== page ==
Tuesday, 30 October 2012

Half and Half

In 1964, a national competition was held to find a work of art to welcome shoppers at one of the entrances to the Merrion Centre, a new, modernist shopping precinct in the heart of Leeds. The winner was 'Androgyne', by art student Glenn Hellman.

Glenn said of the work "the myth of the Androgynes is relevant to the title. They were a race of people joined with the perfect partner who because of their perfection, in time became so arrogant that that they angered the Gods so much that they split them asunder and ever since we have wandered the world seeking our other half. This destruction is a recurring theme in my work, but not the only one. Forms tearing themselves apart, or if you are a 'glass half full' person, then healing themselves. Personally I think the glass is down to the dregs."

Famous and controversial in its time, this photograph shows it as it looked in 1967. Part of a vibrant thoroughfare, surrounded by life and movement. There are even benches in front of it for passers by to sit and look at it. Sadly, fifty years on, it has become one of the most neglected pieces of public art in the city, with changes to the precinct and surrounding areas slowly turning the busy area it was once situated in into a dingy courtyard, a non-place. It's really rather sad, and 'Androgyne' cuts a lonely figure these days, the spirit of modernity become old and marginalised.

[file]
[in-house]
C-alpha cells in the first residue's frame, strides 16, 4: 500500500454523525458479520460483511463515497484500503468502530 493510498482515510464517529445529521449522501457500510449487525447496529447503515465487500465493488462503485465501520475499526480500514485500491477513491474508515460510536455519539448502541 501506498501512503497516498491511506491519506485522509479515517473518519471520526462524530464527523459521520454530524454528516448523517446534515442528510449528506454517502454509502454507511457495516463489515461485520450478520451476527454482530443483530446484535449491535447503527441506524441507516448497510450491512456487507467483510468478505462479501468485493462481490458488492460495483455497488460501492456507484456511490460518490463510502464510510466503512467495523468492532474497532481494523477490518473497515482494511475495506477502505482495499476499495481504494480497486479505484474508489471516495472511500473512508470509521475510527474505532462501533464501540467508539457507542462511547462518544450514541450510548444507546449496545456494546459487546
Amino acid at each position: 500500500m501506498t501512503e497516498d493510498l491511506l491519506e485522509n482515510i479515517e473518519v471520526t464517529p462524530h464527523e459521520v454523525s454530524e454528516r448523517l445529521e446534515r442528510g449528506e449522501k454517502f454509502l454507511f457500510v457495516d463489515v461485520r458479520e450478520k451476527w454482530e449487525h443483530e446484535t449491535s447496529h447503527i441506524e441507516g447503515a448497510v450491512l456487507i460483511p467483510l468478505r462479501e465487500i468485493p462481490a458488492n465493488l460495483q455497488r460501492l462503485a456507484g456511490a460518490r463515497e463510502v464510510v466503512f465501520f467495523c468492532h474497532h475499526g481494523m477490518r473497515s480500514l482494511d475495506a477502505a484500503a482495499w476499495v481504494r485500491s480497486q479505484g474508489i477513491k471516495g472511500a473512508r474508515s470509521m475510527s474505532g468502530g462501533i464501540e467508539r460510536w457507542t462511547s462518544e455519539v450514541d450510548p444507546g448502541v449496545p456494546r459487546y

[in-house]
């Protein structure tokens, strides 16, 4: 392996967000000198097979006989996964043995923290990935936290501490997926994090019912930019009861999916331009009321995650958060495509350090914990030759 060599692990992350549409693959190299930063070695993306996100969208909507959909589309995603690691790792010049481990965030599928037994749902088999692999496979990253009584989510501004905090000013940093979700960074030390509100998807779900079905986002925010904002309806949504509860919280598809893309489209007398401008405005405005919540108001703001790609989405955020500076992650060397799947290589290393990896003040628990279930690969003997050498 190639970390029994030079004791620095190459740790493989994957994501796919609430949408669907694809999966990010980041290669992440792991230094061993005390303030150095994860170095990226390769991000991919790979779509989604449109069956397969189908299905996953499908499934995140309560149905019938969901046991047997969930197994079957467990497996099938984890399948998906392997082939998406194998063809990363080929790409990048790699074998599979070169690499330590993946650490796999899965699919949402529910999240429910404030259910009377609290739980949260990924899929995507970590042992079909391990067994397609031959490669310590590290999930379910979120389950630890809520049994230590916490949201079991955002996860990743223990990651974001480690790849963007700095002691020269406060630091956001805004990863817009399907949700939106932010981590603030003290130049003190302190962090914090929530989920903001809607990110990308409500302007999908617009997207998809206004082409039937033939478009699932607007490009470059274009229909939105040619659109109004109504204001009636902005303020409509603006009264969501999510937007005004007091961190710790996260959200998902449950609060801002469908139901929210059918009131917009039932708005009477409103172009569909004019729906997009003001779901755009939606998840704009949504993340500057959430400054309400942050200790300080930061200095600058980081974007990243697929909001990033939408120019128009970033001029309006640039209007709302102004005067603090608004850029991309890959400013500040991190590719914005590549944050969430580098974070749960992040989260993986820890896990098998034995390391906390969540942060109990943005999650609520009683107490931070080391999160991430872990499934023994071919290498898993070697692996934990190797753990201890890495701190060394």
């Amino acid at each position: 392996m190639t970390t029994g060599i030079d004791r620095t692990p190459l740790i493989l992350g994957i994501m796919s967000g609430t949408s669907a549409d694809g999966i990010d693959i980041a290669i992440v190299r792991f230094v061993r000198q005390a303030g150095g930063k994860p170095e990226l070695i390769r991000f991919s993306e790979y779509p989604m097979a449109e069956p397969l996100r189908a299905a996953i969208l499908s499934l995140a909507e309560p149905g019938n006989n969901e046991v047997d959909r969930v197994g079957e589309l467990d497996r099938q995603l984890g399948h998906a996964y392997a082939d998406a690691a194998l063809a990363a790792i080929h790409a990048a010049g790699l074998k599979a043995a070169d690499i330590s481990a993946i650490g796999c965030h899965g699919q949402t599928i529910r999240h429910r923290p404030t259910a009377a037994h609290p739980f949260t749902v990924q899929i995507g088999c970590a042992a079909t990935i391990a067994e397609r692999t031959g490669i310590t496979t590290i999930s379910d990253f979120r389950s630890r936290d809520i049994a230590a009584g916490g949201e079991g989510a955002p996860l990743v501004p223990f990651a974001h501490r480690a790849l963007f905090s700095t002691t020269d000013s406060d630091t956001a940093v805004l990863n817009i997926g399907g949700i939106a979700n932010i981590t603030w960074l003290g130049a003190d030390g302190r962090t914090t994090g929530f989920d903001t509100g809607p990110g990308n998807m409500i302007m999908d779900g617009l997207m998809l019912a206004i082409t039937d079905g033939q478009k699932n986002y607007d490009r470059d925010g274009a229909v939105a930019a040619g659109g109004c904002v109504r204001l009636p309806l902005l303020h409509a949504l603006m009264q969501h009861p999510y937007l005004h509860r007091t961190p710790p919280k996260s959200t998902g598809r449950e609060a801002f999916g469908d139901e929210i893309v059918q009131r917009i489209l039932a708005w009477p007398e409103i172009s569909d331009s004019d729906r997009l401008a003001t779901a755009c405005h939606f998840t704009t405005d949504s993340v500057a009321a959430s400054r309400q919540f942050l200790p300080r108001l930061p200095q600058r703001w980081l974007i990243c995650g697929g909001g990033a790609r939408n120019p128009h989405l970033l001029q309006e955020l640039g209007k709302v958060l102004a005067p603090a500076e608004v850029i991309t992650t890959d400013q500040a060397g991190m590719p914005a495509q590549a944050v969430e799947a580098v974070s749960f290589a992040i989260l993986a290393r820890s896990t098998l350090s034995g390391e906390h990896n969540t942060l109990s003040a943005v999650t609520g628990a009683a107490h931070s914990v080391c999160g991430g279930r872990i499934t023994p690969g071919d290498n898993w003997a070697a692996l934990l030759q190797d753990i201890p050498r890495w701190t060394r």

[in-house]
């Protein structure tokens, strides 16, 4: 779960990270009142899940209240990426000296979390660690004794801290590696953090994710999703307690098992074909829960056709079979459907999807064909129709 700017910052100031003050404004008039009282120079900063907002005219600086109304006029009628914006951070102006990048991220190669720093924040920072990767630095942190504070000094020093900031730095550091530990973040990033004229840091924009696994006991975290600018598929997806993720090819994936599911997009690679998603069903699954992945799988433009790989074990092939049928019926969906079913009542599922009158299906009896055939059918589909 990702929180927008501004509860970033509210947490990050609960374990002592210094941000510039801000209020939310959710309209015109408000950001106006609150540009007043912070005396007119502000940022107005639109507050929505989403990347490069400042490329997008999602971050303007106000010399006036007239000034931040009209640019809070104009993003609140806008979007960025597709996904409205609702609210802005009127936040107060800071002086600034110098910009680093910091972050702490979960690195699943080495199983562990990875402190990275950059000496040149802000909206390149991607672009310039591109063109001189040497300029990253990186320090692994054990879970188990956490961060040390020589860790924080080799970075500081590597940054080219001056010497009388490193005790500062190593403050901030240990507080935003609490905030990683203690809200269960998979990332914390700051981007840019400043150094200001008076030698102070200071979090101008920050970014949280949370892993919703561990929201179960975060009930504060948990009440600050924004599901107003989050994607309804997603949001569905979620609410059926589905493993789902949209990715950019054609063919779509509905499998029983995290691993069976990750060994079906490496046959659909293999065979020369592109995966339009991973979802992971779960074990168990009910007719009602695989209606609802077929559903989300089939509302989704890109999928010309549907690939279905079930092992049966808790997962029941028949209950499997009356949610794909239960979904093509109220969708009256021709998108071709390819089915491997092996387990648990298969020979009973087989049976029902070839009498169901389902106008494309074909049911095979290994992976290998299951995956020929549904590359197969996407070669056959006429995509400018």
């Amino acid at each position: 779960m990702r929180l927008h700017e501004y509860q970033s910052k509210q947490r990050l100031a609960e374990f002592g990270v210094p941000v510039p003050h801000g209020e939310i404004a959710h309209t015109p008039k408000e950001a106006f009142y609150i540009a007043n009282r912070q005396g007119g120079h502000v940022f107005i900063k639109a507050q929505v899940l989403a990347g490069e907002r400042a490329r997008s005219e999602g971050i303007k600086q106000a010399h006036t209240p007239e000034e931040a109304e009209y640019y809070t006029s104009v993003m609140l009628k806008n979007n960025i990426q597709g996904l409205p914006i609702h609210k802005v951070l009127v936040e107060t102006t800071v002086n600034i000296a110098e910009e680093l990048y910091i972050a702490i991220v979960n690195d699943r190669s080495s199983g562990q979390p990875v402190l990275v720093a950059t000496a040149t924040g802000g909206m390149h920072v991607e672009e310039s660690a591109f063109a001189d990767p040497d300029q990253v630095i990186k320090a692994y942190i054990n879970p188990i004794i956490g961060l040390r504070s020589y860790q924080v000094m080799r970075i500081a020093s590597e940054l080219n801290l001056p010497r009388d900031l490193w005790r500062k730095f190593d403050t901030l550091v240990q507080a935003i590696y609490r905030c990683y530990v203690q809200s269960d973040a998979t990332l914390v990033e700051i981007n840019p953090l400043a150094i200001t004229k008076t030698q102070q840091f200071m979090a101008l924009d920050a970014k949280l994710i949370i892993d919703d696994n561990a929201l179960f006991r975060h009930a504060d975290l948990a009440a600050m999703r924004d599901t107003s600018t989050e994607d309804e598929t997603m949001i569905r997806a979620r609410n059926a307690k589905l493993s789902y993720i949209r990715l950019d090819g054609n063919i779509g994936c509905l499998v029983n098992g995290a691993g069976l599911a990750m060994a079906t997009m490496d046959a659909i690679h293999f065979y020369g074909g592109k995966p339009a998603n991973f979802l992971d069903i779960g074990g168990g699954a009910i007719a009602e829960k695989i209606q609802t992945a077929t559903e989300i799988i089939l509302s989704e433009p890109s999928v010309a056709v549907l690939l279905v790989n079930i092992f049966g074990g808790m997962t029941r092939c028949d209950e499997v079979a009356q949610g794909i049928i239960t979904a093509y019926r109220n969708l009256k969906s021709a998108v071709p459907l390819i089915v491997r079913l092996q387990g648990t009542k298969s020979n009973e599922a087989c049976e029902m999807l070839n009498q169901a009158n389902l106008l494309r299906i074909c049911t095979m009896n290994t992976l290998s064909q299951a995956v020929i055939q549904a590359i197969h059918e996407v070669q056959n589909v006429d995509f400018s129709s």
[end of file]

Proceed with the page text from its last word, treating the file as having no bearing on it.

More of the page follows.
Glenn Hellman went on from the competition to have a long career as a professional sculptor. His work becomes even more abstract and divisive as it goes on, which is something I always look for in an artist.

Screen Maquette

Curly Vee


Horizontal Curves
I wonder if Glenn Hellmann ever thinks of 'Androgyne', surely his most seen work? Either way, whenever I'm in Leeds, I always make sure that I seek it out and give it a little pat.

1 comment:

  1. I am happy to see Art Informel beginning to be re-discovered and appreciated once more. It is so emblematic of a very precise time in the 50s and 60s that I am surprised at the lack of attention it gets in scholarly circles. Most of it has been regarded as kitsch since the 70s, like the architecture from its same era, and it is ripe for re-discovery.